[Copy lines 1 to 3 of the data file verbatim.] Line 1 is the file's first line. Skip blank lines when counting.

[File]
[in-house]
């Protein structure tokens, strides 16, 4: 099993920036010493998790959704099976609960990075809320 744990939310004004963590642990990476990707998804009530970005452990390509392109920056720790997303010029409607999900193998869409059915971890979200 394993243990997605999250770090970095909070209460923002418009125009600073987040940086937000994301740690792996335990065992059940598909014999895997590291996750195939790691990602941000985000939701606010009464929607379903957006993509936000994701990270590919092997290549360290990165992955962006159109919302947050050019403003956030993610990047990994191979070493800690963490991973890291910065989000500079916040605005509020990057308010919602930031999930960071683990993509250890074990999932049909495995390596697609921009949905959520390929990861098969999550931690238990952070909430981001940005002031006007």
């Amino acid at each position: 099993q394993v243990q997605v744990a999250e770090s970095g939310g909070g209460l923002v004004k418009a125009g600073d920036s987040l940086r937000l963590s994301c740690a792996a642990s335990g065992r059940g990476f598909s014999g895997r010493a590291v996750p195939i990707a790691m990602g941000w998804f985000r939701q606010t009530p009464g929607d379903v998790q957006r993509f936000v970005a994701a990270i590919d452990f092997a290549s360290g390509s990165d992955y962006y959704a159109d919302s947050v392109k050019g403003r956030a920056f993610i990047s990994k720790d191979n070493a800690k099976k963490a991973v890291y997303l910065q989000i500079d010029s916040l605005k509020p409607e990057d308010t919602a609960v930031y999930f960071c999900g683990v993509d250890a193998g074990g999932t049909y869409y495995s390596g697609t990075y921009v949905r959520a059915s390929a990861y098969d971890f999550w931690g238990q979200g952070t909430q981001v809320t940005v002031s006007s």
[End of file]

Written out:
[in-house]
């Protein structure tokens, strides 16, 4: 099993920036010493998790959704099976609960990075809320 744990939310004004963590642990990476990707998804009530970005452990390509392109920056720790997303010029409607999900193998869409059915971890979200 394993243990997605999250770090970095909070209460923002418009125009600073987040940086937000994301740690792996335990065992059940598909014999895997590291996750195939790691990602941000985000939701606010009464929607379903957006993509936000994701990270590919092997290549360290990165992955962006159109919302947050050019403003956030993610990047990994191979070493800690963490991973890291910065989000500079916040605005509020990057308010919602930031999930960071683990993509250890074990999932049909495995390596697609921009949905959520390929990861098969999550931690238990952070909430981001940005002031006007």
């Amino acid at each position: 099993q394993v243990q997605v744990a999250e770090s970095g939310g909070g209460l923002v004004k418009a125009g600073d920036s987040l940086r937000l963590s994301c740690a792996a642990s335990g065992r059940g990476f598909s014999g895997r010493a590291v996750p195939i990707a790691m990602g941000w998804f985000r939701q606010t009530p009464g929607d379903v998790q957006r993509f936000v970005a994701a990270i590919d452990f092997a290549s360290g390509s990165d992955y962006y959704a159109d919302s947050v392109k050019g403003r956030a920056f993610i990047s990994k720790d191979n070493a800690k099976k963490a991973v890291y997303l910065q989000i500079d010029s916040l605005k509020p409607e990057d308010t919602a609960v930031y999930f960071c999900g683990v993509d250890a193998g074990g999932t049909y869409y495995s390596g697609t990075y921009v949905r959520a059915s390929a990861y098969d971890f999550w931690g238990q979200g952070t909430q981001v809320t940005v002031s006007s």